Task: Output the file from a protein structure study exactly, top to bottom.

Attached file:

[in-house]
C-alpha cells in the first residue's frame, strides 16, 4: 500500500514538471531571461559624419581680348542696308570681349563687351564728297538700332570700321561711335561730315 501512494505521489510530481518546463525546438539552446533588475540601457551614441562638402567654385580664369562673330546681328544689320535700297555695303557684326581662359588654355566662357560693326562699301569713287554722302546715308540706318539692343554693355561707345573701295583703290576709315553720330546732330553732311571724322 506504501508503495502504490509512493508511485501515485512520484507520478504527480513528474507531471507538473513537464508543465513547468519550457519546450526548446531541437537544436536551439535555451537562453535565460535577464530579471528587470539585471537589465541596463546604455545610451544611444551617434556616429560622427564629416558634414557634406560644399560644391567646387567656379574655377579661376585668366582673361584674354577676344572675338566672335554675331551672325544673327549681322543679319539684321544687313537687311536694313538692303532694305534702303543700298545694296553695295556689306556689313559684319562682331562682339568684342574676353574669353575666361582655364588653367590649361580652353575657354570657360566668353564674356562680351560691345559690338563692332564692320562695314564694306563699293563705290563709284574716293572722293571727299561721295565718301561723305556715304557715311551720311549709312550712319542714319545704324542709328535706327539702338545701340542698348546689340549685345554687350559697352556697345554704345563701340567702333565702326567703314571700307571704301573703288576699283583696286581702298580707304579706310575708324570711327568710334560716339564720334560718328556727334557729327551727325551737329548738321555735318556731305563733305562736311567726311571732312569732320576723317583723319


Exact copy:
[in-house]
C-alpha cells in the first residue's frame, strides 16, 4: 500500500514538471531571461559624419581680348542696308570681349563687351564728297538700332570700321561711335561730315 501512494505521489510530481518546463525546438539552446533588475540601457551614441562638402567654385580664369562673330546681328544689320535700297555695303557684326581662359588654355566662357560693326562699301569713287554722302546715308540706318539692343554693355561707345573701295583703290576709315553720330546732330553732311571724322 506504501508503495502504490509512493508511485501515485512520484507520478504527480513528474507531471507538473513537464508543465513547468519550457519546450526548446531541437537544436536551439535555451537562453535565460535577464530579471528587470539585471537589465541596463546604455545610451544611444551617434556616429560622427564629416558634414557634406560644399560644391567646387567656379574655377579661376585668366582673361584674354577676344572675338566672335554675331551672325544673327549681322543679319539684321544687313537687311536694313538692303532694305534702303543700298545694296553695295556689306556689313559684319562682331562682339568684342574676353574669353575666361582655364588653367590649361580652353575657354570657360566668353564674356562680351560691345559690338563692332564692320562695314564694306563699293563705290563709284574716293572722293571727299561721295565718301561723305556715304557715311551720311549709312550712319542714319545704324542709328535706327539702338545701340542698348546689340549685345554687350559697352556697345554704345563701340567702333565702326567703314571700307571704301573703288576699283583696286581702298580707304579706310575708324570711327568710334560716339564720334560718328556727334557729327551727325551737329548738321555735318556731305563733305562736311567726311571732312569732320576723317583723319